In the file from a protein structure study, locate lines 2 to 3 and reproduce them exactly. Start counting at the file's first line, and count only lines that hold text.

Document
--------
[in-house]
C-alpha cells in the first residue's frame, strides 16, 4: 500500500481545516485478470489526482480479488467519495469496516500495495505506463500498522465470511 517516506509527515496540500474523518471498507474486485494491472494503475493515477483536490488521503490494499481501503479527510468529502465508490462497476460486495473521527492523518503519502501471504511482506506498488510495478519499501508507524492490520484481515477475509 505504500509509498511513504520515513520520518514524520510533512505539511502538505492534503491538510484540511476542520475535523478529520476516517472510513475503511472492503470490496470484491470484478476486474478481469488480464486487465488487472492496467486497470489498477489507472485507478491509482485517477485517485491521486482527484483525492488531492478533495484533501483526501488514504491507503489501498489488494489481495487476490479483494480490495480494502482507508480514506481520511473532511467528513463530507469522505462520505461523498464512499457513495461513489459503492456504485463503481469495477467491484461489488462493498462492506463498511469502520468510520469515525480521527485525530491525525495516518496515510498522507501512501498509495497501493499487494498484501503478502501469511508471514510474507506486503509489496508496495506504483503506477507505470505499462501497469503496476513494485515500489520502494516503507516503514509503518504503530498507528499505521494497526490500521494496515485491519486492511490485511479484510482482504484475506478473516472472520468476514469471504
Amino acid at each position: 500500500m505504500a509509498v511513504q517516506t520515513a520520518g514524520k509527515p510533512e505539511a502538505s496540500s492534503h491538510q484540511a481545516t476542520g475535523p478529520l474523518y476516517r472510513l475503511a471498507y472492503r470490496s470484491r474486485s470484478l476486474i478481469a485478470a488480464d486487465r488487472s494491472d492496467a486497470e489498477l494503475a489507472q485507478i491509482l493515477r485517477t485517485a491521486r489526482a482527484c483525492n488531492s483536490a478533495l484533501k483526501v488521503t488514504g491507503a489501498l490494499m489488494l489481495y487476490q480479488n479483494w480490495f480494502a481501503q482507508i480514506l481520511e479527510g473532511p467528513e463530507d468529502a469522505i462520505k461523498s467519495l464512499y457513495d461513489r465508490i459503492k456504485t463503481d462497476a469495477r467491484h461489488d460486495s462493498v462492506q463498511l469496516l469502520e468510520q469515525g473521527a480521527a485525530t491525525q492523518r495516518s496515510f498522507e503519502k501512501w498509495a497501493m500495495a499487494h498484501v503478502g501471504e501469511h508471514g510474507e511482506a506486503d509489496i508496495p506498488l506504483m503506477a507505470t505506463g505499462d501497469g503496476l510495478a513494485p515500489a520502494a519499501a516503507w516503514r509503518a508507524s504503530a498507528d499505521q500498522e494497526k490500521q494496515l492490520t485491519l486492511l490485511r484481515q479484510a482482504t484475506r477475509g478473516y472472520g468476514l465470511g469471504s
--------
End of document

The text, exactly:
C-alpha cells in the first residue's frame, strides 16, 4: 500500500481545516485478470489526482480479488467519495469496516500495495505506463500498522465470511 517516506509527515496540500474523518471498507474486485494491472494503475493515477483536490488521503490494499481501503479527510468529502465508490462497476460486495473521527492523518503519502501471504511482506506498488510495478519499501508507524492490520484481515477475509 505504500509509498511513504520515513520520518514524520510533512505539511502538505492534503491538510484540511476542520475535523478529520476516517472510513475503511472492503470490496470484491470484478476486474478481469488480464486487465488487472492496467486497470489498477489507472485507478491509482485517477485517485491521486482527484483525492488531492478533495484533501483526501488514504491507503489501498489488494489481495487476490479483494480490495480494502482507508480514506481520511473532511467528513463530507469522505462520505461523498464512499457513495461513489459503492456504485463503481469495477467491484461489488462493498462492506463498511469502520468510520469515525480521527485525530491525525495516518496515510498522507501512501498509495497501493499487494498484501503478502501469511508471514510474507506486503509489496508496495506504483503506477507505470505499462501497469503496476513494485515500489520502494516503507516503514509503518504503530498507528499505521494497526490500521494496515485491519486492511490485511479484510482482504484475506478473516472472520468476514469471504
Amino acid at each position: 500500500m505504500a509509498v511513504q517516506t520515513a520520518g514524520k509527515p510533512e505539511a502538505s496540500s492534503h491538510q484540511a481545516t476542520g475535523p478529520l474523518y476516517r472510513l475503511a471498507y472492503r470490496s470484491r474486485s470484478l476486474i478481469a485478470a488480464d486487465r488487472s494491472d492496467a486497470e489498477l494503475a489507472q485507478i491509482l493515477r485517477t485517485a491521486r489526482a482527484c483525492n488531492s483536490a478533495l484533501k483526501v488521503t488514504g491507503a489501498l490494499m489488494l489481495y487476490q480479488n479483494w480490495f480494502a481501503q482507508i480514506l481520511e479527510g473532511p467528513e463530507d468529502a469522505i462520505k461523498s467519495l464512499y457513495d461513489r465508490i459503492k456504485t463503481d462497476a469495477r467491484h461489488d460486495s462493498v462492506q463498511l469496516l469502520e468510520q469515525g473521527a480521527a485525530t491525525q492523518r495516518s496515510f498522507e503519502k501512501w498509495a497501493m500495495a499487494h498484501v503478502g501471504e501469511h508471514g510474507e511482506a506486503d509489496i508496495p506498488l506504483m503506477a507505470t505506463g505499462d501497469g503496476l510495478a513494485p515500489a520502494a519499501a516503507w516503514r509503518a508507524s504503530a498507528d499505521q500498522e494497526k490500521q494496515l492490520t485491519l486492511l490485511r484481515q479484510a482482504t484475506r477475509g478473516y472472520g468476514l465470511g469471504s